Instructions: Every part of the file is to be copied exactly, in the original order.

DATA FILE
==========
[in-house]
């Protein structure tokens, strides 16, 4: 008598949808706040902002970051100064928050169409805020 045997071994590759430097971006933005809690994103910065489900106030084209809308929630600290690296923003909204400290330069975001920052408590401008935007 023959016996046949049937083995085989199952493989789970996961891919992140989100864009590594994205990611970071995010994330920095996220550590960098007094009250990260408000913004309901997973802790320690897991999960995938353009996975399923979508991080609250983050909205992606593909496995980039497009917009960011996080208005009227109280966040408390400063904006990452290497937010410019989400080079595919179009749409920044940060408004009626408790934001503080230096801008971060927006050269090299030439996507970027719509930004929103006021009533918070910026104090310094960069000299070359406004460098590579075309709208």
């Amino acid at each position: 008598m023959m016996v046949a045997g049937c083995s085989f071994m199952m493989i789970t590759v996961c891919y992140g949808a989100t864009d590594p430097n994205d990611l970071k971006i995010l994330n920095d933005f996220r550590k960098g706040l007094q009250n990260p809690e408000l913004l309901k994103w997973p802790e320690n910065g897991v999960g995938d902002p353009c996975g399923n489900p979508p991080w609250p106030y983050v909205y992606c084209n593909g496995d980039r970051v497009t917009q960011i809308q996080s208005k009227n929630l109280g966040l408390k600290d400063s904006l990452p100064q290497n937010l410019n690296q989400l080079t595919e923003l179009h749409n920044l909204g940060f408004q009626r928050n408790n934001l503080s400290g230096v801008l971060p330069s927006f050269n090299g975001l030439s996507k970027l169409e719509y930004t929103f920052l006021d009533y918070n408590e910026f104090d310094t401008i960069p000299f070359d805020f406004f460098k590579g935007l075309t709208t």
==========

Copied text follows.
[in-house]
């Protein structure tokens, strides 16, 4: 008598949808706040902002970051100064928050169409805020 045997071994590759430097971006933005809690994103910065489900106030084209809308929630600290690296923003909204400290330069975001920052408590401008935007 023959016996046949049937083995085989199952493989789970996961891919992140989100864009590594994205990611970071995010994330920095996220550590960098007094009250990260408000913004309901997973802790320690897991999960995938353009996975399923979508991080609250983050909205992606593909496995980039497009917009960011996080208005009227109280966040408390400063904006990452290497937010410019989400080079595919179009749409920044940060408004009626408790934001503080230096801008971060927006050269090299030439996507970027719509930004929103006021009533918070910026104090310094960069000299070359406004460098590579075309709208």
């Amino acid at each position: 008598m023959m016996v046949a045997g049937c083995s085989f071994m199952m493989i789970t590759v996961c891919y992140g949808a989100t864009d590594p430097n994205d990611l970071k971006i995010l994330n920095d933005f996220r550590k960098g706040l007094q009250n990260p809690e408000l913004l309901k994103w997973p802790e320690n910065g897991v999960g995938d902002p353009c996975g399923n489900p979508p991080w609250p106030y983050v909205y992606c084209n593909g496995d980039r970051v497009t917009q960011i809308q996080s208005k009227n929630l109280g966040l408390k600290d400063s904006l990452p100064q290497n937010l410019n690296q989400l080079t595919e923003l179009h749409n920044l909204g940060f408004q009626r928050n408790n934001l503080s400290g230096v801008l971060p330069s927006f050269n090299g975001l030439s996507k970027l169409e719509y930004t929103f920052l006021d009533y918070n408590e910026f104090d310094t401008i960069p000299f070359d805020f406004f460098k590579g935007l075309t709208t």